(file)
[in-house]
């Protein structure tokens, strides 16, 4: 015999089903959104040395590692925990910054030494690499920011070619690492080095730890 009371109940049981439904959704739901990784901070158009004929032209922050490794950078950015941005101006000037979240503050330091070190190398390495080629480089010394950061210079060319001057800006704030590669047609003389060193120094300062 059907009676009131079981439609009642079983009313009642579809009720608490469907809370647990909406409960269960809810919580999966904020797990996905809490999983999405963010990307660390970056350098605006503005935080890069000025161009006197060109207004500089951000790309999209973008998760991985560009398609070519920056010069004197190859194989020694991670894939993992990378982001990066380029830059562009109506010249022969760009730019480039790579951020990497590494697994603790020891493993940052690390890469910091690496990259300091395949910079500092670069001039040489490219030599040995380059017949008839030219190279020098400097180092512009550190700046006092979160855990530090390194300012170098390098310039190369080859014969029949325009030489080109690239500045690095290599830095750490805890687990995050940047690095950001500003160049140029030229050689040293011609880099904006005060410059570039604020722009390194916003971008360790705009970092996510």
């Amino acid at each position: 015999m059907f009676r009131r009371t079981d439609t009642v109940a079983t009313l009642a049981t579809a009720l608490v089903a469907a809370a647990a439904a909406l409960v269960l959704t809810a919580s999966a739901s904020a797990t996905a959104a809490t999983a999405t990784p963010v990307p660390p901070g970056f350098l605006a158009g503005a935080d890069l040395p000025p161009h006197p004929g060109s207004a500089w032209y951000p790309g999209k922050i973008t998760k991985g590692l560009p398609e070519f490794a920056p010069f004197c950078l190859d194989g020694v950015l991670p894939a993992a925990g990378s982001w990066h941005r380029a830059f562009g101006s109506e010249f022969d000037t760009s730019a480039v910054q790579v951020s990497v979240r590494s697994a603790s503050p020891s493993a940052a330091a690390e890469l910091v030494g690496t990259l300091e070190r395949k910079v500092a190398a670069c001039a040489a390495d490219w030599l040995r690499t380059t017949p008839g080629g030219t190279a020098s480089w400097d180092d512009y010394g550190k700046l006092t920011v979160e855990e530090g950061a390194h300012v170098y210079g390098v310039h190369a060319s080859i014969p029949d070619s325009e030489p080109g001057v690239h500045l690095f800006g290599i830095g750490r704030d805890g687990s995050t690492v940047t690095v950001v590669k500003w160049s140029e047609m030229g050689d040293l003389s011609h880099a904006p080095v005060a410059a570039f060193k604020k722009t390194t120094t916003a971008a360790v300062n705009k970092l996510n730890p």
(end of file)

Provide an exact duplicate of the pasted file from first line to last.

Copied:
[in-house]
């Protein structure tokens, strides 16, 4: 015999089903959104040395590692925990910054030494690499920011070619690492080095730890 009371109940049981439904959704739901990784901070158009004929032209922050490794950078950015941005101006000037979240503050330091070190190398390495080629480089010394950061210079060319001057800006704030590669047609003389060193120094300062 059907009676009131079981439609009642079983009313009642579809009720608490469907809370647990909406409960269960809810919580999966904020797990996905809490999983999405963010990307660390970056350098605006503005935080890069000025161009006197060109207004500089951000790309999209973008998760991985560009398609070519920056010069004197190859194989020694991670894939993992990378982001990066380029830059562009109506010249022969760009730019480039790579951020990497590494697994603790020891493993940052690390890469910091690496990259300091395949910079500092670069001039040489490219030599040995380059017949008839030219190279020098400097180092512009550190700046006092979160855990530090390194300012170098390098310039190369080859014969029949325009030489080109690239500045690095290599830095750490805890687990995050940047690095950001500003160049140029030229050689040293011609880099904006005060410059570039604020722009390194916003971008360790705009970092996510």
């Amino acid at each position: 015999m059907f009676r009131r009371t079981d439609t009642v109940a079983t009313l009642a049981t579809a009720l608490v089903a469907a809370a647990a439904a909406l409960v269960l959704t809810a919580s999966a739901s904020a797990t996905a959104a809490t999983a999405t990784p963010v990307p660390p901070g970056f350098l605006a158009g503005a935080d890069l040395p000025p161009h006197p004929g060109s207004a500089w032209y951000p790309g999209k922050i973008t998760k991985g590692l560009p398609e070519f490794a920056p010069f004197c950078l190859d194989g020694v950015l991670p894939a993992a925990g990378s982001w990066h941005r380029a830059f562009g101006s109506e010249f022969d000037t760009s730019a480039v910054q790579v951020s990497v979240r590494s697994a603790s503050p020891s493993a940052a330091a690390e890469l910091v030494g690496t990259l300091e070190r395949k910079v500092a190398a670069c001039a040489a390495d490219w030599l040995r690499t380059t017949p008839g080629g030219t190279a020098s480089w400097d180092d512009y010394g550190k700046l006092t920011v979160e855990e530090g950061a390194h300012v170098y210079g390098v310039h190369a060319s080859i014969p029949d070619s325009e030489p080109g001057v690239h500045l690095f800006g290599i830095g750490r704030d805890g687990s995050t690492v940047t690095v950001v590669k500003w160049s140029e047609m030229g050689d040293l003389s011609h880099a904006p080095v005060a410059a570039f060193k604020k722009t390194t120094t916003a971008a360790v300062n705009k970092l996510n730890p």